Exhibitions | Dec 11, 2014 |
Exhibition uncovers Mackintosh’s evolution in architecture
Boh staff
By Staff

This February, the Royal Institute of British Architecture (RIBA) will present the first exhibition devoted to  Scottish architect, artist and designer Charles Rennie Mackintosh, offering the opportunity to view more than 60 career-spanning drawings, watercolors and perspectives.

Charles Rennie Mackintosh

Mackintosh, born in 1868, became an architectural apprentice at age 16 and a year later embarked on a decade of evening classes at the Glasgow School of Art. On display in the exhibition will be a number of his detailed, highly characteristic ink drawings for projects, including the Glasgow Herald Building, Scotland Street School, The Hill House, Queen’s Cross Church and Windyhill.

The exhibition also features Mackintosh’s original designs for the Glasgow School of Art, which he prepared when he was 29. A model showing a cross-section of the school and photographs of the external and internal details illustrate his early focus on designing every aspect of a building—the exterior, interior, furniture and lighting.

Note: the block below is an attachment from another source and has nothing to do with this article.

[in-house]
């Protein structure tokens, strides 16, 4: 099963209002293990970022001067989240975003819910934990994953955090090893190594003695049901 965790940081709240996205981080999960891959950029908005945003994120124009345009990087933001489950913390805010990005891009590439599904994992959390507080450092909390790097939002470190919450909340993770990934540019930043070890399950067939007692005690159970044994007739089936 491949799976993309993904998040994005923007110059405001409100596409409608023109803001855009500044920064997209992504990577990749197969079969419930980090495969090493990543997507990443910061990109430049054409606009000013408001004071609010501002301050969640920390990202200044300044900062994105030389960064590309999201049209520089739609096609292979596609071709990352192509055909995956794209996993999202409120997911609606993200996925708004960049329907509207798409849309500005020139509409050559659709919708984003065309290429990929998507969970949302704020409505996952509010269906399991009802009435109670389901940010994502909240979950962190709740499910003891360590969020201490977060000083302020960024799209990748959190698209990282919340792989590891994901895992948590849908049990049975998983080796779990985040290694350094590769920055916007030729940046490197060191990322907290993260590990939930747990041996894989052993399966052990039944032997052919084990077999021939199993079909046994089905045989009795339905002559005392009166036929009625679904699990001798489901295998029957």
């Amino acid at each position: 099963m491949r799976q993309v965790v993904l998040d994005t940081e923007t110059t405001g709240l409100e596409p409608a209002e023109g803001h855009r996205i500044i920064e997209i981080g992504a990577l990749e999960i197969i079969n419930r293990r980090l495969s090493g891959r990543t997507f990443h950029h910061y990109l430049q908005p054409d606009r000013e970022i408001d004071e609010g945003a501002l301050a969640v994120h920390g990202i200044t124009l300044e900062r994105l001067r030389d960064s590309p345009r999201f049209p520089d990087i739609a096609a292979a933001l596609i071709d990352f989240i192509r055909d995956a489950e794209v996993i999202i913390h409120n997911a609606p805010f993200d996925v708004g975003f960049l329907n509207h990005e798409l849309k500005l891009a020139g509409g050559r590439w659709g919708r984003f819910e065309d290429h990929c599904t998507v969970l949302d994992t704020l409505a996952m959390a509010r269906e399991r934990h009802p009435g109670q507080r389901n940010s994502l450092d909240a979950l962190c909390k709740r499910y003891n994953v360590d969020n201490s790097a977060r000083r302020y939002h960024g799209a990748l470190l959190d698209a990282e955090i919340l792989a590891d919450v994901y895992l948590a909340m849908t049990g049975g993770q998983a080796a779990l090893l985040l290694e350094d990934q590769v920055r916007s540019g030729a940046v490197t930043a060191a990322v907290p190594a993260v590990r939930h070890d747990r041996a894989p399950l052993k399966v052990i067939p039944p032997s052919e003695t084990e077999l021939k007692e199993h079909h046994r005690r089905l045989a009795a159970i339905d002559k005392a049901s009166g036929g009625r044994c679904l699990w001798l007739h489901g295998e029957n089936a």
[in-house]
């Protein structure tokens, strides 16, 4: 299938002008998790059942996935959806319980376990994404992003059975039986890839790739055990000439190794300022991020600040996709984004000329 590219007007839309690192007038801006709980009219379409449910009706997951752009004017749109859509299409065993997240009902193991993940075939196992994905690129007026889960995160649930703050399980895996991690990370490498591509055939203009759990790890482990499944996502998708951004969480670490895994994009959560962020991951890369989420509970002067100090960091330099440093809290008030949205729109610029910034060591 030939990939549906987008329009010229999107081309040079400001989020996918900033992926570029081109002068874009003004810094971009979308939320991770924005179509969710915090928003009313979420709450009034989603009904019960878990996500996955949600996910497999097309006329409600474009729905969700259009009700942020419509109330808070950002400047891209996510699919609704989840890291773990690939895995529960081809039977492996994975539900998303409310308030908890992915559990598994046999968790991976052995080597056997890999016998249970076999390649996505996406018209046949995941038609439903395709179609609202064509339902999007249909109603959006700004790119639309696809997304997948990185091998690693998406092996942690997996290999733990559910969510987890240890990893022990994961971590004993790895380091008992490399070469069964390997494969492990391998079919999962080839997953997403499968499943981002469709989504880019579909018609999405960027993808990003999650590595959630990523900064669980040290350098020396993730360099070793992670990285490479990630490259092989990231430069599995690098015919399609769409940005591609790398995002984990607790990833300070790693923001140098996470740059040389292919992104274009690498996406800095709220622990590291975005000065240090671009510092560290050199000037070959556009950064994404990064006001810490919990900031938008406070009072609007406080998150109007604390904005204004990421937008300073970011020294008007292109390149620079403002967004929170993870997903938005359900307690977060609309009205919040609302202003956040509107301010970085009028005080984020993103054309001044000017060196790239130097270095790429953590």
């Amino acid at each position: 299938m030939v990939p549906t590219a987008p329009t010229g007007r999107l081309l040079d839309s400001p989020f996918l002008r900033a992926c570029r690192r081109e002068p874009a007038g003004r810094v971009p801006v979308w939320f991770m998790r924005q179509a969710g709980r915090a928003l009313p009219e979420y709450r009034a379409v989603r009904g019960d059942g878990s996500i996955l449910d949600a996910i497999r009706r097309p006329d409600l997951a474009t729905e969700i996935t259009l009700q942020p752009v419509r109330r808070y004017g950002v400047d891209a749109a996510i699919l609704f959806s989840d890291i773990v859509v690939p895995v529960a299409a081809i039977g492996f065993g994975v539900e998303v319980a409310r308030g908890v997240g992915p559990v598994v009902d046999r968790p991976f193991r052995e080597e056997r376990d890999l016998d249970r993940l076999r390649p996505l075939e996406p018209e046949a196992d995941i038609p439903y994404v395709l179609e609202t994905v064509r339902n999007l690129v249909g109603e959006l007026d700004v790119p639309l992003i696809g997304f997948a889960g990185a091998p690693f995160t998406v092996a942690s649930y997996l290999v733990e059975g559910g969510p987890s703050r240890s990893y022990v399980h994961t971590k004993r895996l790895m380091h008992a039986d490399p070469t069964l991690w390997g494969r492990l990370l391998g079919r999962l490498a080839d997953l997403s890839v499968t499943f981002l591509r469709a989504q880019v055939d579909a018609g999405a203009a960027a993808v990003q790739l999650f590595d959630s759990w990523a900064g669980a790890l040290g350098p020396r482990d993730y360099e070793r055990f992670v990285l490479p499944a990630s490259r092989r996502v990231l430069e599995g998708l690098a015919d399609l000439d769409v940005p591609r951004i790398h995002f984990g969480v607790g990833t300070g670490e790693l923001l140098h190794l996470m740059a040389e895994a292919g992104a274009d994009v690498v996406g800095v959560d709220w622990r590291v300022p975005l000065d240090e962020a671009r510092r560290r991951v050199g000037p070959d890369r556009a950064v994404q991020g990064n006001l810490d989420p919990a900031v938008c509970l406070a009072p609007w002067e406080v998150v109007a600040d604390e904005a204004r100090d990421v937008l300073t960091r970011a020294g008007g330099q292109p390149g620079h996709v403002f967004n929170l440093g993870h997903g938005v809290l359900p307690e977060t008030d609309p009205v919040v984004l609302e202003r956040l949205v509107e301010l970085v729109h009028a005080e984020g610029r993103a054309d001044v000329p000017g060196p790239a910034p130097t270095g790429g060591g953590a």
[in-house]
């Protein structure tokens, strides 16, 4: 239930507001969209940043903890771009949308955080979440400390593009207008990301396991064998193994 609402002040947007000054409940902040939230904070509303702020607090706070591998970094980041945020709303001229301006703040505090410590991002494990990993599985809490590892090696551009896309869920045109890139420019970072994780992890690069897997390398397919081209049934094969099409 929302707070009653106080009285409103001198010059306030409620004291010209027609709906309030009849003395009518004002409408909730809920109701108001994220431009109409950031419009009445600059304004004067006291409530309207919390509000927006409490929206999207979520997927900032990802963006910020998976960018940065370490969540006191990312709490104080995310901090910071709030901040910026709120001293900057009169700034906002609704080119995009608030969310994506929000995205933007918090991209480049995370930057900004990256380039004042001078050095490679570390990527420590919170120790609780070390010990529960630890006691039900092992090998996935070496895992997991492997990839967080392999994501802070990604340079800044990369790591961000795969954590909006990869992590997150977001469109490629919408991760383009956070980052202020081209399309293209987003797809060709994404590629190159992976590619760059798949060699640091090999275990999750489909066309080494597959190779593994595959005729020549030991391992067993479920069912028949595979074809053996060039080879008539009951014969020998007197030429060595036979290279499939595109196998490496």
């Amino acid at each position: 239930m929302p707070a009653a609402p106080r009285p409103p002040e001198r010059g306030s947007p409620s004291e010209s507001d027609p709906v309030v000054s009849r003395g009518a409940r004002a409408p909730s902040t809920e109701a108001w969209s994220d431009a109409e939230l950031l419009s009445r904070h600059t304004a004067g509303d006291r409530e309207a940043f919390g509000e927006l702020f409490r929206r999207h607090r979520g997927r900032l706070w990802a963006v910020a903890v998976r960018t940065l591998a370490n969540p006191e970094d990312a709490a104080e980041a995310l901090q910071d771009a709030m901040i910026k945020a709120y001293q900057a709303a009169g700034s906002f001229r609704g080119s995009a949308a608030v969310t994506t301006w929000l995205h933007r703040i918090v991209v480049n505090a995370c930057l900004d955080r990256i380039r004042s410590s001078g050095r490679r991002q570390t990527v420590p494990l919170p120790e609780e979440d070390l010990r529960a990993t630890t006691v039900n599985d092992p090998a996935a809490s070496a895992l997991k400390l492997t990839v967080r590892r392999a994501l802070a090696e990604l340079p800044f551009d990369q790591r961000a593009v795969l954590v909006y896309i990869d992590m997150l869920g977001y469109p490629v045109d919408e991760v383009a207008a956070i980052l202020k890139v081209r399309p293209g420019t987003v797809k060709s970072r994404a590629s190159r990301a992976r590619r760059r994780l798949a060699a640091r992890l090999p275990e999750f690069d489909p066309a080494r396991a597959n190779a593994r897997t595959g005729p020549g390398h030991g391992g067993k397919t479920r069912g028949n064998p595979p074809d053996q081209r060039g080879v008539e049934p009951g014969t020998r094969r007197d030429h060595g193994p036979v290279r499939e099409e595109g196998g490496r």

Artists house in the country

The exhibition also includes info on the environment in which he was designing these projects, highlighting the city of Glasgow and the opportunities and clients he found there. The exhibition also dives deep into his apprenticeship and early collaborative work  and the creation of his own brand. Throughout his career, Mackintosh drew inspiration from traditional Scottish baronial architecture and from his wife. An example of their collaborative work can be seen in the 1901 “House for an Art Lover” designs.

Highlights of the exhibition include: Mackintosh’s watercolors of the Daily Record Building and Glasgow Cathedral, a selection of models of built and unbuilt projects and a large oil portrait of Mackintosh painted by the headmaster at the Glasgow School of Art Francis Newbery.

Design for Scotland Street School

Although celebrated today, Mackintosh achieved little popular success during his lifetime. The majority of his projects were realized between 1896 and 1909, after which he was frustrated by the lack of commissions and patrons, leaving many of his designs unrealized. The exhibition will display a number of his unbuilt projects, including artists’ studios in Chelsea, country lodges, the “House for an Art Lover” (subsequently built in Glasgow the 1990s), all alongside commissioned models.

The exhibition will be on display at RIBA’s Architecture Gallery, 66 Portland Place, London, W1B 1AD from Feb. 18 through May 23.

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